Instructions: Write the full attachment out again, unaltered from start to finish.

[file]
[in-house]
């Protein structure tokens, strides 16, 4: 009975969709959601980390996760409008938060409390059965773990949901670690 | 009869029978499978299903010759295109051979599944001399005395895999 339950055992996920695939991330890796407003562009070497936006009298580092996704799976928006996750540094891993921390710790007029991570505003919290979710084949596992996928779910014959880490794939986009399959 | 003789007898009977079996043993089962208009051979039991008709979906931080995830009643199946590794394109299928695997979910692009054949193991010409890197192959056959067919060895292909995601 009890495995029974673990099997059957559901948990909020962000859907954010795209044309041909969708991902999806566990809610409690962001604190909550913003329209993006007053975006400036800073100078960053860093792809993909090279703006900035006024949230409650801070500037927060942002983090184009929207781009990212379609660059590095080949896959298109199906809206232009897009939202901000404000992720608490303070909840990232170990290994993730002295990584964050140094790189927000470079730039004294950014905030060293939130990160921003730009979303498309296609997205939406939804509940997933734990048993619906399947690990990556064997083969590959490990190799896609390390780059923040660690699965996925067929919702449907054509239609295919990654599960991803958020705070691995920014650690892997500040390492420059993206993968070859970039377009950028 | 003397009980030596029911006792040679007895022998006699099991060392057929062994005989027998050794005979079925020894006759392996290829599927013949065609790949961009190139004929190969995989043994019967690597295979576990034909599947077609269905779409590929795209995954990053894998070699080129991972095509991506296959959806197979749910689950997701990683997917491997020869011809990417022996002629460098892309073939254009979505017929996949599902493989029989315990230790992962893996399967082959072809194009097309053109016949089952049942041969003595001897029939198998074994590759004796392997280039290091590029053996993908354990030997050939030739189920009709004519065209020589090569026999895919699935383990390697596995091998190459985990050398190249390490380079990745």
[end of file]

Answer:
[in-house]
């Protein structure tokens, strides 16, 4: 009975969709959601980390996760409008938060409390059965773990949901670690 | 009869029978499978299903010759295109051979599944001399005395895999 339950055992996920695939991330890796407003562009070497936006009298580092996704799976928006996750540094891993921390710790007029991570505003919290979710084949596992996928779910014959880490794939986009399959 | 003789007898009977079996043993089962208009051979039991008709979906931080995830009643199946590794394109299928695997979910692009054949193991010409890197192959056959067919060895292909995601 009890495995029974673990099997059957559901948990909020962000859907954010795209044309041909969708991902999806566990809610409690962001604190909550913003329209993006007053975006400036800073100078960053860093792809993909090279703006900035006024949230409650801070500037927060942002983090184009929207781009990212379609660059590095080949896959298109199906809206232009897009939202901000404000992720608490303070909840990232170990290994993730002295990584964050140094790189927000470079730039004294950014905030060293939130990160921003730009979303498309296609997205939406939804509940997933734990048993619906399947690990990556064997083969590959490990190799896609390390780059923040660690699965996925067929919702449907054509239609295919990654599960991803958020705070691995920014650690892997500040390492420059993206993968070859970039377009950028 | 003397009980030596029911006792040679007895022998006699099991060392057929062994005989027998050794005979079925020894006759392996290829599927013949065609790949961009190139004929190969995989043994019967690597295979576990034909599947077609269905779409590929795209995954990053894998070699080129991972095509991506296959959806197979749910689950997701990683997917491997020869011809990417022996002629460098892309073939254009979505017929996949599902493989029989315990230790992962893996399967082959072809194009097309053109016949089952049942041969003595001897029939198998074994590759004796392997280039290091590029053996993908354990030997050939030739189920009709004519065209020589090569026999895919699935383990390697596995091998190459985990050398190249390490380079990745």